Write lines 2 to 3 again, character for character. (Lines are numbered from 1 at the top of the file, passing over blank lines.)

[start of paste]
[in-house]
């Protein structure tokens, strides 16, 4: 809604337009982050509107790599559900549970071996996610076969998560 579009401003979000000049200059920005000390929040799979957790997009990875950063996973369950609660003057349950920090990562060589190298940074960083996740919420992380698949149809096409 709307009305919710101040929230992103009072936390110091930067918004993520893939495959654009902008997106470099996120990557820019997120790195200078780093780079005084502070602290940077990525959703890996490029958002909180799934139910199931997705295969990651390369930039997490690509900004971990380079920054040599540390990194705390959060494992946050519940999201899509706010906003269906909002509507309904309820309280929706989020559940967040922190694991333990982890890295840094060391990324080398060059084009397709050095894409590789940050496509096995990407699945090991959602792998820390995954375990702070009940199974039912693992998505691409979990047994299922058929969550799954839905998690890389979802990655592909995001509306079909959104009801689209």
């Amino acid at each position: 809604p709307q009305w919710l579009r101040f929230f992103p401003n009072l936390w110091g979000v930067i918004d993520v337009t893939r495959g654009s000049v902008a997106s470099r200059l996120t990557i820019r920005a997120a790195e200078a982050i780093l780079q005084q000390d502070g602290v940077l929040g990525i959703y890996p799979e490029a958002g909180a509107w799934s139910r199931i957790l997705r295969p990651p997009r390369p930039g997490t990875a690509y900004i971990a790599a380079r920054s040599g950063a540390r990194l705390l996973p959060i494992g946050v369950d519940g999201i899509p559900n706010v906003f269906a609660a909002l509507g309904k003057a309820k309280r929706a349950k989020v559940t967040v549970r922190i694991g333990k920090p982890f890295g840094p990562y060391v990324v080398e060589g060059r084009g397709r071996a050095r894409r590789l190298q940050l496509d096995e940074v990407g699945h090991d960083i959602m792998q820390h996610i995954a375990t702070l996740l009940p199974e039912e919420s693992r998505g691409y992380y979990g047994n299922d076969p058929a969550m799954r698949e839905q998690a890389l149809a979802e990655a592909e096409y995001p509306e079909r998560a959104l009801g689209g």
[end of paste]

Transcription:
């Protein structure tokens, strides 16, 4: 809604337009982050509107790599559900549970071996996610076969998560 579009401003979000000049200059920005000390929040799979957790997009990875950063996973369950609660003057349950920090990562060589190298940074960083996740919420992380698949149809096409 709307009305919710101040929230992103009072936390110091930067918004993520893939495959654009902008997106470099996120990557820019997120790195200078780093780079005084502070602290940077990525959703890996490029958002909180799934139910199931997705295969990651390369930039997490690509900004971990380079920054040599540390990194705390959060494992946050519940999201899509706010906003269906909002509507309904309820309280929706989020559940967040922190694991333990982890890295840094060391990324080398060059084009397709050095894409590789940050496509096995990407699945090991959602792998820390995954375990702070009940199974039912693992998505691409979990047994299922058929969550799954839905998690890389979802990655592909995001509306079909959104009801689209």
């Amino acid at each position: 809604p709307q009305w919710l579009r101040f929230f992103p401003n009072l936390w110091g979000v930067i918004d993520v337009t893939r495959g654009s000049v902008a997106s470099r200059l996120t990557i820019r920005a997120a790195e200078a982050i780093l780079q005084q000390d502070g602290v940077l929040g990525i959703y890996p799979e490029a958002g909180a509107w799934s139910r199931i957790l997705r295969p990651p997009r390369p930039g997490t990875a690509y900004i971990a790599a380079r920054s040599g950063a540390r990194l705390l996973p959060i494992g946050v369950d519940g999201i899509p559900n706010v906003f269906a609660a909002l509507g309904k003057a309820k309280r929706a349950k989020v559940t967040v549970r922190i694991g333990k920090p982890f890295g840094p990562y060391v990324v080398e060589g060059r084009g397709r071996a050095r894409r590789l190298q940050l496509d096995e940074v990407g699945h090991d960083i959602m792998q820390h996610i995954a375990t702070l996740l009940p199974e039912e919420s693992r998505g691409y992380y979990g047994n299922d076969p058929a969550m799954r698949e839905q998690a890389l149809a979802e990655a592909e096409y995001p509306e079909r998560a959104l009801g689209g």